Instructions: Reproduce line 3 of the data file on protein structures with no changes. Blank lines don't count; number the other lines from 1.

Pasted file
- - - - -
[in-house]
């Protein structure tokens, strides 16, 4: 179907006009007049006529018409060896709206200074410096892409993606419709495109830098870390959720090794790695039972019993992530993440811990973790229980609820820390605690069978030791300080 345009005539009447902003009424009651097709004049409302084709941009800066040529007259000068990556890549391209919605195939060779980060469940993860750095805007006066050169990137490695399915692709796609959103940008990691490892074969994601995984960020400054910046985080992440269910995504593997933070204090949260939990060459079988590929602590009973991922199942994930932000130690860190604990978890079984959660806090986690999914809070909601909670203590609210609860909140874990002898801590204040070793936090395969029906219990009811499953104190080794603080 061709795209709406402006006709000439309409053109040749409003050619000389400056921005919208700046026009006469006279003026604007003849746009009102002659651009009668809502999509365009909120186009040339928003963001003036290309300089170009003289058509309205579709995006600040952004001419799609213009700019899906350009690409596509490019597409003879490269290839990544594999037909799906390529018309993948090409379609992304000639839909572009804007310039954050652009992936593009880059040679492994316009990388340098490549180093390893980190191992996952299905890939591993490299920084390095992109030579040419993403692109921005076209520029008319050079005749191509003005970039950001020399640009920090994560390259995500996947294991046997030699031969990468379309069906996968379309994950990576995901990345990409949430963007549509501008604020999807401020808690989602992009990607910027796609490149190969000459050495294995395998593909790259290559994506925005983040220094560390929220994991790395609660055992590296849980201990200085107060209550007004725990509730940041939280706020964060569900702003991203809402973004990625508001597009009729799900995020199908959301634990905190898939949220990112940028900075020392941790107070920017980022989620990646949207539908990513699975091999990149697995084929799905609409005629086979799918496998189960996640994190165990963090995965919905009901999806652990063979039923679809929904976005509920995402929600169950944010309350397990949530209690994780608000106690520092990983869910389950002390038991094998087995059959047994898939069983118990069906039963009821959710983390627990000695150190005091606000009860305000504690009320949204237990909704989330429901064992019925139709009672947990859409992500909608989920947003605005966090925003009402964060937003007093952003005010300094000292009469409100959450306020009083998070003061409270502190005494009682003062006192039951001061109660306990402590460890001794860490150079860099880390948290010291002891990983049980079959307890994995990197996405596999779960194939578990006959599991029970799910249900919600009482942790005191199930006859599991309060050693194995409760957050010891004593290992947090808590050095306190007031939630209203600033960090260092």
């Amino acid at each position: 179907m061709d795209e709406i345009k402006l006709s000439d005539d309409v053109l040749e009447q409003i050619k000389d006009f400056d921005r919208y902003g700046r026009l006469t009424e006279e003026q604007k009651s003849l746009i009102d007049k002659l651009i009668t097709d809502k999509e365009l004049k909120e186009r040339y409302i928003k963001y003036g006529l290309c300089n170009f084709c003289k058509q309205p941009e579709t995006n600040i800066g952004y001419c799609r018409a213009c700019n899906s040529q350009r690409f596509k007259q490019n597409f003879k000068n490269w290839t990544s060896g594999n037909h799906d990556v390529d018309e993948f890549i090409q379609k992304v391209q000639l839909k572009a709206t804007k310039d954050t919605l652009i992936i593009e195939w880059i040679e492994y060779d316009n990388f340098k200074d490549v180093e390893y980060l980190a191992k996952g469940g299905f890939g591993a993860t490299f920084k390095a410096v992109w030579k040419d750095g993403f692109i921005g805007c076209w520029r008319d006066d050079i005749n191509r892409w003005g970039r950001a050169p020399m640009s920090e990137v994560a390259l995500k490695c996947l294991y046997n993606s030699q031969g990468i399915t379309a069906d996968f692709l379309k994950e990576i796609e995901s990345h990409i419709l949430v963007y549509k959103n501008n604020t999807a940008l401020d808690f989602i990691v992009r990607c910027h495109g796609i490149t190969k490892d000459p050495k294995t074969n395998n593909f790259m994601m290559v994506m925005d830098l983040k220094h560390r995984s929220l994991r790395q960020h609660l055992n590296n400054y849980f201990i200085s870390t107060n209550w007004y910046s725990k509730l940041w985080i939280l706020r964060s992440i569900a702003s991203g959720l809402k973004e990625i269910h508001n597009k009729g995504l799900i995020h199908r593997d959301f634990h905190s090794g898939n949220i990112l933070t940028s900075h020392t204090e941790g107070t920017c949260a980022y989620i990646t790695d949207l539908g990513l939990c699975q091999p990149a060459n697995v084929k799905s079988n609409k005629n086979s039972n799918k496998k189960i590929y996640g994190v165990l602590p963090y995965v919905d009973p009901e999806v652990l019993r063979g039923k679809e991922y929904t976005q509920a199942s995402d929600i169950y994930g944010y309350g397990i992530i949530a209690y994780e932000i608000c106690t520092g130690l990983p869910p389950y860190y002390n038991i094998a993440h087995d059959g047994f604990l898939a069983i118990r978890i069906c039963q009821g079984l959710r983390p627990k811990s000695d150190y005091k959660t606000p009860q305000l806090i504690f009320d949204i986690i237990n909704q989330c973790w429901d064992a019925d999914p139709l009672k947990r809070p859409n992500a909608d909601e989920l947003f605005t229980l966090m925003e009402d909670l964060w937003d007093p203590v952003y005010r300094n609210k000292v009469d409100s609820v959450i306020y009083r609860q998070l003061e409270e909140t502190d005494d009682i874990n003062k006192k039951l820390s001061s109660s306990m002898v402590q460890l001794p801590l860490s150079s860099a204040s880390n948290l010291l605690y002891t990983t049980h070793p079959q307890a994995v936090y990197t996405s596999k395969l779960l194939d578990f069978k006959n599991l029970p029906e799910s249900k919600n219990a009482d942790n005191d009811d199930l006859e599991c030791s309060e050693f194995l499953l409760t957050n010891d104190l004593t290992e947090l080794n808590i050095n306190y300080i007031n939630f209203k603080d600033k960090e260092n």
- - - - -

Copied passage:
């Amino acid at each position: 179907m061709d795209e709406i345009k402006l006709s000439d005539d309409v053109l040749e009447q409003i050619k000389d006009f400056d921005r919208y902003g700046r026009l006469t009424e006279e003026q604007k009651s003849l746009i009102d007049k002659l651009i009668t097709d809502k999509e365009l004049k909120e186009r040339y409302i928003k963001y003036g006529l290309c300089n170009f084709c003289k058509q309205p941009e579709t995006n600040i800066g952004y001419c799609r018409a213009c700019n899906s040529q350009r690409f596509k007259q490019n597409f003879k000068n490269w290839t990544s060896g594999n037909h799906d990556v390529d018309e993948f890549i090409q379609k992304v391209q000639l839909k572009a709206t804007k310039d954050t919605l652009i992936i593009e195939w880059i040679e492994y060779d316009n990388f340098k200074d490549v180093e390893y980060l980190a191992k996952g469940g299905f890939g591993a993860t490299f920084k390095a410096v992109w030579k040419d750095g993403f692109i921005g805007c076209w520029r008319d006066d050079i005749n191509r892409w003005g970039r950001a050169p020399m640009s920090e990137v994560a390259l995500k490695c996947l294991y046997n993606s030699q031969g990468i399915t379309a069906d996968f692709l379309k994950e990576i796609e995901s990345h990409i419709l949430v963007y549509k959103n501008n604020t999807a940008l401020d808690f989602i990691v992009r990607c910027h495109g796609i490149t190969k490892d000459p050495k294995t074969n395998n593909f790259m994601m290559v994506m925005d830098l983040k220094h560390r995984s929220l994991r790395q960020h609660l055992n590296n400054y849980f201990i200085s870390t107060n209550w007004y910046s725990k509730l940041w985080i939280l706020r964060s992440i569900a702003s991203g959720l809402k973004e990625i269910h508001n597009k009729g995504l799900i995020h199908r593997d959301f634990h905190s090794g898939n949220i990112l933070t940028s900075h020392t204090e941790g107070t920017c949260a980022y989620i990646t790695d949207l539908g990513l939990c699975q091999p990149a060459n697995v084929k799905s079988n609409k005629n086979s039972n799918k496998k189960i590929y996640g994190v165990l602590p963090y995965v919905d009973p009901e999806v652990l019993r063979g039923k679809e991922y929904t976005q509920a199942s995402d929600i169950y994930g944010y309350g397990i992530i949530a209690y994780e932000i608000c106690t520092g130690l990983p869910p389950y860190y002390n038991i094998a993440h087995d059959g047994f604990l898939a069983i118990r978890i069906c039963q009821g079984l959710r983390p627990k811990s000695d150190y005091k959660t606000p009860q305000l806090i504690f009320d949204i986690i237990n909704q989330c973790w429901d064992a019925d999914p139709l009672k947990r809070p859409n992500a909608d909601e989920l947003f605005t229980l966090m925003e009402d909670l964060w937003d007093p203590v952003y005010r300094n609210k000292v009469d409100s609820v959450i306020y009083r609860q998070l003061e409270e909140t502190d005494d009682i874990n003062k006192k039951l820390s001061s109660s306990m002898v402590q460890l001794p801590l860490s150079s860099a204040s880390n948290l010291l605690y002891t990983t049980h070793p079959q307890a994995v936090y990197t996405s596999k395969l779960l194939d578990f069978k006959n599991l029970p029906e799910s249900k919600n219990a009482d942790n005191d009811d199930l006859e599991c030791s309060e050693f194995l499953l409760t957050n010891d104190l004593t290992e947090l080794n808590i050095n306190y300080i007031n939630f209203k603080d600033k960090e260092n």